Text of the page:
From Preschool – 12th grade, our students are learning about and celebrating Native American Heritage Month. Here are a few examples:


In Ms. Faith’s Junior Kindergarten and Kindergarten music classes, students learned songs in the language of the Mi’kmaq Tribe in Canada and learned a social dance called the “Cherokee Bear Dance” from musician Martha Redbone, who is part Cherokee, part African-American. She spent much of her childhood in the Black Mountain, Kentucky with her grandparents.

Ms. Dayton’s first graders are learning about groups of Native Americans from three parts of the United States: the Woodland, the Plains, and the Southwest. Students are comparing and contrasting their homes, what they wore, what they ate, and what they are known for.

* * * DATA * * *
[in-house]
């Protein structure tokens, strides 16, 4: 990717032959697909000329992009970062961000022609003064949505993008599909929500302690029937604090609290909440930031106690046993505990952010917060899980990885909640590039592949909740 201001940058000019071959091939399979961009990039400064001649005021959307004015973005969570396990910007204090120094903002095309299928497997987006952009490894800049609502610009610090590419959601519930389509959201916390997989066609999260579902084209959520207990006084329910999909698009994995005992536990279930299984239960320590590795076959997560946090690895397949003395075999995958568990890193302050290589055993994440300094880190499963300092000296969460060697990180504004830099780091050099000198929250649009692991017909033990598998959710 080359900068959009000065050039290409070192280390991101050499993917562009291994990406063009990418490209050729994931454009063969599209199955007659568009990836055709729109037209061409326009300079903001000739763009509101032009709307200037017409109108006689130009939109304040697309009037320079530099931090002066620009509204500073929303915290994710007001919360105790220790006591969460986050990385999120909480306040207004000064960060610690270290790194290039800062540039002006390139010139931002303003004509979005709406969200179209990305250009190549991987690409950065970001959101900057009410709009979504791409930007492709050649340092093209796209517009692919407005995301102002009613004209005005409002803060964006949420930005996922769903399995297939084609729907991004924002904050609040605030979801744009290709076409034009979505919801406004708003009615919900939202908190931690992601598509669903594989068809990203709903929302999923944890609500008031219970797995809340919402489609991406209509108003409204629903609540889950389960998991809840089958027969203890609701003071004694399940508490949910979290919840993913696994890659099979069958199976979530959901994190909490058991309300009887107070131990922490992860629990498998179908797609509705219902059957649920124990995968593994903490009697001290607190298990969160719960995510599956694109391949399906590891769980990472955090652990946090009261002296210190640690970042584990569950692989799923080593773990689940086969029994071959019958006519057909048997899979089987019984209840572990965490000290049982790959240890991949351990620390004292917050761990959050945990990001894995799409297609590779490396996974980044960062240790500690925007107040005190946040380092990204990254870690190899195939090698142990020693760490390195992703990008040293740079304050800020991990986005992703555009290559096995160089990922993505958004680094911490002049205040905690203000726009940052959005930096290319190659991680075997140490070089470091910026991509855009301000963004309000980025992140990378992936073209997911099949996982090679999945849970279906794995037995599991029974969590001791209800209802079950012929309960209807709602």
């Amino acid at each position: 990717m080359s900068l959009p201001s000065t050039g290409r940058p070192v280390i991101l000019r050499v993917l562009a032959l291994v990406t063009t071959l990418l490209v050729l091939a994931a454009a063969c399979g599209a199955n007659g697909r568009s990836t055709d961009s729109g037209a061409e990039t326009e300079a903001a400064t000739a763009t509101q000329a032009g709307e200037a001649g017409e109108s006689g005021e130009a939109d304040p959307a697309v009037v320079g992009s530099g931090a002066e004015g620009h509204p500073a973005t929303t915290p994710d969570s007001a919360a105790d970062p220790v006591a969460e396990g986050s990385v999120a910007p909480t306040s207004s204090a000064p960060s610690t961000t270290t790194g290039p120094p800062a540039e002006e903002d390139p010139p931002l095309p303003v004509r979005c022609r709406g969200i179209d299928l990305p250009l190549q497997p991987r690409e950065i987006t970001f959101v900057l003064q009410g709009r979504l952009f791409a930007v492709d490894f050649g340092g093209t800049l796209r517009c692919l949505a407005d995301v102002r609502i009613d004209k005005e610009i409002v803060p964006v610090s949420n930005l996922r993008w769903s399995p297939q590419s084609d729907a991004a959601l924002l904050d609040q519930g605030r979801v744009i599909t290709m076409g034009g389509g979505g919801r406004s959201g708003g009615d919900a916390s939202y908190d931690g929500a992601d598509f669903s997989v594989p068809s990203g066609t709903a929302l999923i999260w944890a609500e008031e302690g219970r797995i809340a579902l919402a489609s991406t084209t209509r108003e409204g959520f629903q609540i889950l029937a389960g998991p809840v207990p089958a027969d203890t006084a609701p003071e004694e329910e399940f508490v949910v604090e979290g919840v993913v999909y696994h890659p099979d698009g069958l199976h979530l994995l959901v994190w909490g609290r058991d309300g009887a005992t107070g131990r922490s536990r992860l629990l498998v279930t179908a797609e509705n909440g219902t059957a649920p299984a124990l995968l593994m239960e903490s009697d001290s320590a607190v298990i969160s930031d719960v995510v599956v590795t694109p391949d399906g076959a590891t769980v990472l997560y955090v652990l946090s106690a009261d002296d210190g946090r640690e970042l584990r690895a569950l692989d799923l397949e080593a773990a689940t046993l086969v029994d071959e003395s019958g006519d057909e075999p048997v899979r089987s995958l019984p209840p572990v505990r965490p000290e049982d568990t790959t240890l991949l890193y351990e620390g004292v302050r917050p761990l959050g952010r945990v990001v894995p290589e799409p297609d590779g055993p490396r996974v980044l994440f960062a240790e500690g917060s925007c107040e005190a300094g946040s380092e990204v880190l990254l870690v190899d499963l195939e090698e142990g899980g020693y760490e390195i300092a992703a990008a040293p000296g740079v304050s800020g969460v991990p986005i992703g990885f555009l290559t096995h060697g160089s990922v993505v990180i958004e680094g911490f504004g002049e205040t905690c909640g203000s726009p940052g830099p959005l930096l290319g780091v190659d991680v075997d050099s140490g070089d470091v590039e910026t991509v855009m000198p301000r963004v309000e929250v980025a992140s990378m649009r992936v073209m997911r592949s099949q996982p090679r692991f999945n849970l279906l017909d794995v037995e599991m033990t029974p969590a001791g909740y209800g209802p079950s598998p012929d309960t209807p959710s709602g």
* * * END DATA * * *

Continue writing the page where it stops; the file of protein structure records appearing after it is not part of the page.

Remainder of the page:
Ms. Brock’s second graders are studying American tribes of the woodlands, plains, and the Inuit of Alaska. They also learned an authentic woodland hunting dance and are making Inuit laughing masks.

Fourth graders with Ms. Rash are participating in and studying drum circles. With Ms. Dewberry they were introduced to what a Land Acknowledgement is. Students found the name of the tribe that lived on the land where our School sits and presented their findings at morning meeting. Two fourth graders presented a Land Acknowledgement acknowledging that the land our school is on was once the home of the Kaskaskia people. Our School community thanked them for taking care of this beautiful land.

Ms. Holmes’ sixth grade students also have done research about what tribes were the original inhabitants of the land where our School is today.

In High School, Ms. Pecknold’s US History class is discussing westward expansion, which will include discussions of the Sand Creek Massacre and the Ghost Dance.